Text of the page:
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Cheyenne River Sioux Tribe v. the Honorable Jeff W. Davis

October 10, 2012

CHEYENNE RIVER SIOUX TRIBE,
PETITIONER,
v.
THE HONORABLE JEFF W. DAVIS, PRESIDING JUDGE OF THE SOUTH DAKOTA SEVENTH JUDICIAL CIRCUIT,
RESPONDENT.



The opinion of the court was delivered by: Gilbertson, Chief Justice

ORIGINAL PROCEEDING

SUBMITTED ON AUGUST 31, 2012

#26448

[¶1.] This is an original proceeding for a writ of mandamus or prohibition commenced by the Cheyenne River Sioux Tribe (Tribe) against the Honorable Jeff W. Davis, Presiding Judge of the Seventh Judicial Circuit.*fn1 We dismiss the application for a writ.

Facts and Procedural History

[¶2.] Three unattended Native American children, ages sixteen, twelve, and three, were taken into custody from their residence by the Rapid City Police Department in the early morning hours of July 6, 2012. Oldest child was found intoxicated and suffering from seizures. Oldest child was hospitalized while the two younger children were placed into foster care.

[¶3.] On the morning of July 6, a specialist for the South Dakota Department of Social Services (DSS) notified Tribe as to the custody of the children. State filed a petition for temporary custody and the forty-eight hour temporary custody hearing was held before Judge Davis at approximately 1:30 p.m. on July 9, 2012.*fn2

[¶4.] Mother appeared at the temporary custody hearing and requested the appointment of counsel. Tribe appeared through counsel and was permitted to intervene pursuant to the Indian Child Welfare Act (ICWA). Based upon State's petition, the police report and an ICWA affidavit from a DSS specialist, the court granted temporary custody of the children to DSS for sixty days. Citing ICWA, Tribe contested the custody order and sought to address the facts of the case and to present evidence. The court denied these efforts on the basis that it was a forty- eight hour hearing and mother did not yet have representation. The court did, however, indicate a willingness to revisit the situation later that day or when counsel for mother was available. The court also noted DSS's authority to return the children at any time if the situation was remedied or if continued custody was not warranted. The court also ordered DSS to consider and investigate mother's parents as a temporary placement. Tribe moved for a hearing in a week or in the "reasonably near future" to consider the factual basis for taking the children. The court denied the motion and the next hearing in the matter was scheduled for September 4, 2012.

[¶5.] On August 9, 2012, a month after the temporary custody hearing,

Tribe filed an application for a writ of mandamus or prohibition from this Court to compel a new temporary custody hearing or to arrest further proceedings in the case until a new hearing could be held. On August 15, this Court issued an order to show cause as to why the application should not be dismissed on the grounds that Tribe had a plain, speedy, and adequate remedy at law in the next hearing scheduled in the matter for September 4, 2012. Tribe and Judge Davis filed responses to the order to show cause. State submitted a response joining that of Judge Davis. Tribe also submitted an application for leave to file a reply to Judge Davis and a reply which we have considered in our review of this matter.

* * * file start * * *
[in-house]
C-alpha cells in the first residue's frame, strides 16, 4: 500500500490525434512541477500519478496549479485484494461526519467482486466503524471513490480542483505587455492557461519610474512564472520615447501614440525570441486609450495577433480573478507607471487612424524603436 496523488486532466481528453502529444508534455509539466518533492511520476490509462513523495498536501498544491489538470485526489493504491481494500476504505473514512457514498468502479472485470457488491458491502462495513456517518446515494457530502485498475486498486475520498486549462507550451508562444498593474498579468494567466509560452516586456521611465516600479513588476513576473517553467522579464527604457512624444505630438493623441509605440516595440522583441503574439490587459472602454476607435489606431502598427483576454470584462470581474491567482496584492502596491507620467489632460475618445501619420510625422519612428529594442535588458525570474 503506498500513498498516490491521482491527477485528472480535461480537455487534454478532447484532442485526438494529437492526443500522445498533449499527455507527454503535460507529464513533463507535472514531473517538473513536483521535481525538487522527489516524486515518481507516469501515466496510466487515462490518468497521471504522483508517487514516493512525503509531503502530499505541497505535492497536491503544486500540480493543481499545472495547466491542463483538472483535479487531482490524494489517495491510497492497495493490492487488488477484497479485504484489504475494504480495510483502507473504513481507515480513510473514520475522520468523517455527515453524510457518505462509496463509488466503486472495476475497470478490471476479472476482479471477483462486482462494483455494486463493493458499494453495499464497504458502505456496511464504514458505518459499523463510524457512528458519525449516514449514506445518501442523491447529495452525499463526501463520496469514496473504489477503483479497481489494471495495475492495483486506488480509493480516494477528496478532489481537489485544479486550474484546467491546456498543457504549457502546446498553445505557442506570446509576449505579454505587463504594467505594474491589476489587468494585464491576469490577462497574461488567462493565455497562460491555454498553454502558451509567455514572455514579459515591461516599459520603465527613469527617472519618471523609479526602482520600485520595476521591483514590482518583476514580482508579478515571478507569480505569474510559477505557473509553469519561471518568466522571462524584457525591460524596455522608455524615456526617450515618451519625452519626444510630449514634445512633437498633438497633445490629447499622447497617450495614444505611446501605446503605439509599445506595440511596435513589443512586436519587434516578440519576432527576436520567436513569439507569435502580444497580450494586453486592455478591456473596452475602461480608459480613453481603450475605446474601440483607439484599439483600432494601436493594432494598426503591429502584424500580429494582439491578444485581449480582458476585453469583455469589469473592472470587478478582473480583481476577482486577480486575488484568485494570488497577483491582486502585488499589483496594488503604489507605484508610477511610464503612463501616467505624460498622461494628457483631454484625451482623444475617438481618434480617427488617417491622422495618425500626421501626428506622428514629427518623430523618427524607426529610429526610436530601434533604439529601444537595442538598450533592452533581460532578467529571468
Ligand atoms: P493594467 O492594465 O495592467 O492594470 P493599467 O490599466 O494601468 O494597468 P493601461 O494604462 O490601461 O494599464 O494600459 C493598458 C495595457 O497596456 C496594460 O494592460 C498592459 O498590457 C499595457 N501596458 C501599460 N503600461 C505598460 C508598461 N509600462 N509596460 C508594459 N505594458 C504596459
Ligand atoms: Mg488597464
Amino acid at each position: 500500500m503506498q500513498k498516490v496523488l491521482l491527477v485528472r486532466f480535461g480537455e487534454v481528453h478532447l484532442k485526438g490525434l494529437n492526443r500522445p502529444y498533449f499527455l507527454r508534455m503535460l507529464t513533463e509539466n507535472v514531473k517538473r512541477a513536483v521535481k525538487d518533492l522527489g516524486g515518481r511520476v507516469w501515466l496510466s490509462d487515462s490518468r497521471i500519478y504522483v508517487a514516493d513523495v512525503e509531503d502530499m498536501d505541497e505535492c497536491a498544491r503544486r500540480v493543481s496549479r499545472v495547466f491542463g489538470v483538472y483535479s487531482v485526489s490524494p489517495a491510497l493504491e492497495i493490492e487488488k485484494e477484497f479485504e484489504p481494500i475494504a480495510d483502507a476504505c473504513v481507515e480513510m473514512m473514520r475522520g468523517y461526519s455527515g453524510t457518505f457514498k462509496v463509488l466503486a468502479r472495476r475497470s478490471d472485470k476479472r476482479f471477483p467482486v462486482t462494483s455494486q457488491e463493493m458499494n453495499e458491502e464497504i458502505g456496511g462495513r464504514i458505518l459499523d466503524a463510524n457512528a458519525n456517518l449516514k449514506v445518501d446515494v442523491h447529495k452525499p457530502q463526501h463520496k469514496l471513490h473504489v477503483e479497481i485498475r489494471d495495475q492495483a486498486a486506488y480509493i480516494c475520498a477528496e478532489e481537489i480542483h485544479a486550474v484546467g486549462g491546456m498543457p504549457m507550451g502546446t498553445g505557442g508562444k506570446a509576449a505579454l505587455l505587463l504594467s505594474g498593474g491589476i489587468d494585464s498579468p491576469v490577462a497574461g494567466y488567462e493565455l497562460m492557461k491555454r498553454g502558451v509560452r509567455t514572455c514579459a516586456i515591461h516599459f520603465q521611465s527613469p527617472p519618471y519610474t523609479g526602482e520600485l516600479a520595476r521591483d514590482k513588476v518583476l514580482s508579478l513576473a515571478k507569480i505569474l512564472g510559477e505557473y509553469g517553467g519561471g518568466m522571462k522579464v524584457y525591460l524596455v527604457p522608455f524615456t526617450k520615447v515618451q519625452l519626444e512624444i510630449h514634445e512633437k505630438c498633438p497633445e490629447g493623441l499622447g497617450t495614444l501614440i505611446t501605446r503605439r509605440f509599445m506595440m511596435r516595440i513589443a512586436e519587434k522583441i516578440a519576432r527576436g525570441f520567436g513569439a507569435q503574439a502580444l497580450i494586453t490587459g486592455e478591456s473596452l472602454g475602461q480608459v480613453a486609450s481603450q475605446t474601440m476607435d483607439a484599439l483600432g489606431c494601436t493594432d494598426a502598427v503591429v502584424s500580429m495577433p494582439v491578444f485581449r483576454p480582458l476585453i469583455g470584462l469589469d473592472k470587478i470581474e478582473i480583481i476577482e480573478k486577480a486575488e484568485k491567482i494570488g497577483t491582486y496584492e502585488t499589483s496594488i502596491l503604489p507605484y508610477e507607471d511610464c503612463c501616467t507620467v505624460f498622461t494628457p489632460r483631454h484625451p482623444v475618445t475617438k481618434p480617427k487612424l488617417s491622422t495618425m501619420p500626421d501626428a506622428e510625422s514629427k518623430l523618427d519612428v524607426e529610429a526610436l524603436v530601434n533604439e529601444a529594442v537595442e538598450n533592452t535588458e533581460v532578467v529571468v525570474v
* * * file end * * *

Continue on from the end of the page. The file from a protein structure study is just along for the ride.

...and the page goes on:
[¶6.] Tribe's response to the order to show cause and the other responses provided new information not previously conveyed or unclear in the original writ application. Within a week of the original temporary custody hearing, this case was reassigned from Judge Davis to Circuit Court Judge Mary P. Thorstenson. A hearing was held before Judge Thorstenson on July 16, 2012. At that hearing, Tribe's counsel advised that physical custody of middle child had been returned to her father who was her legal guardian. Accordingly, middle child was no longer a part of the case. Tribe's counsel also advised that Tribe had filed a motion to transfer youngest child's case to Tribal Court and that this was the primary purpose of the hearing. Mother's counsel made a motion to also transfer oldest child's case to Tribal Court. A discussion ensued as to whether oldest child would object to the transfer. The court ultimately approved the transfer of youngest child's case to Tribal Court, but continued the matter as to oldest child. Tribe's counsel then challenged oldest child's temporary placement and questioned the lack of adherence to relative placement preferences under ICWA. State pointed out the case was still in the "emergency custody time frame" and at the "initial phase[]." The case was then continued until the following week on July 23, 2012.

[¶7.] At the July 23 hearing, Judge Thorstenson indicated its purpose was to consider a continued request to transfer oldest child's case to Tribal Court. Tribe's counsel advised that Tribe would object to the transfer because of the absence of a plan for oldest child. Oldest child's counsel indicated oldest child would not object to a transfer and hoped for a placement with an aunt living on the Reservation. Tribe's counsel once again raised the issue of lack of compliance with ICWA placement preferences. At that point, the court advised that the proceedings were a continuation of the emergency hearing and that ICWA placement preferences were not yet applicable. However, the court did instruct DSS to look into the temporary placement of oldest child with her aunt.*fn3 This was the posture of the proceedings at the time Tribe filed its writ application.

Analysis

[ΒΆ8.] Tribe continues to request a new temporary custody hearing in this matter in which the full panoply of ICWA requirements and standards would be applied. Tribe contends the lack of such a hearing violates its federal and state rights and that it is irreparably harmed by the lack of any mechanism to ...


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